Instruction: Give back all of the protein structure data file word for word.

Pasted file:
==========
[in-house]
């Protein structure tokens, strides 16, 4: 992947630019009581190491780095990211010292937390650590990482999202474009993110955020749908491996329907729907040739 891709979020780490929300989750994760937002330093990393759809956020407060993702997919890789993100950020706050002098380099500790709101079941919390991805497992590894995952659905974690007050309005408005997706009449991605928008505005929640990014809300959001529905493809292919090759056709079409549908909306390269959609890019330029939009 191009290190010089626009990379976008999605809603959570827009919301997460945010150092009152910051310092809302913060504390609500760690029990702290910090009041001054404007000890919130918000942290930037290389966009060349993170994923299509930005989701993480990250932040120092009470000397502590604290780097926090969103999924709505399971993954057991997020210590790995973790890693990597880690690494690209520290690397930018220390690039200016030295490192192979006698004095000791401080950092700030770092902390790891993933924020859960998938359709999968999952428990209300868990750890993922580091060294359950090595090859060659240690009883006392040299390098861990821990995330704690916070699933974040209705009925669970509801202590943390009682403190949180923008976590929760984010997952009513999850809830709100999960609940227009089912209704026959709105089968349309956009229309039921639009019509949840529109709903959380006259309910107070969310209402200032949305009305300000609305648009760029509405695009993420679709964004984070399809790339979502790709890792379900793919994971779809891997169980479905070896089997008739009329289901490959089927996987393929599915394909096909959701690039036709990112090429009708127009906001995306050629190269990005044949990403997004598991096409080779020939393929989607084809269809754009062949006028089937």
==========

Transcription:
[in-house]
């Protein structure tokens, strides 16, 4: 992947630019009581190491780095990211010292937390650590990482999202474009993110955020749908491996329907729907040739 891709979020780490929300989750994760937002330093990393759809956020407060993702997919890789993100950020706050002098380099500790709101079941919390991805497992590894995952659905974690007050309005408005997706009449991605928008505005929640990014809300959001529905493809292919090759056709079409549908909306390269959609890019330029939009 191009290190010089626009990379976008999605809603959570827009919301997460945010150092009152910051310092809302913060504390609500760690029990702290910090009041001054404007000890919130918000942290930037290389966009060349993170994923299509930005989701993480990250932040120092009470000397502590604290780097926090969103999924709505399971993954057991997020210590790995973790890693990597880690690494690209520290690397930018220390690039200016030295490192192979006698004095000791401080950092700030770092902390790891993933924020859960998938359709999968999952428990209300868990750890993922580091060294359950090595090859060659240690009883006392040299390098861990821990995330704690916070699933974040209705009925669970509801202590943390009682403190949180923008976590929760984010997952009513999850809830709100999960609940227009089912209704026959709105089968349309956009229309039921639009019509949840529109709903959380006259309910107070969310209402200032949305009305300000609305648009760029509405695009993420679709964004984070399809790339979502790709890792379900793919994971779809891997169980479905070896089997008739009329289901490959089927996987393929599915394909096909959701690039036709990112090429009708127009906001995306050629190269990005044949990403997004598991096409080779020939393929989607084809269809754009062949006028089937």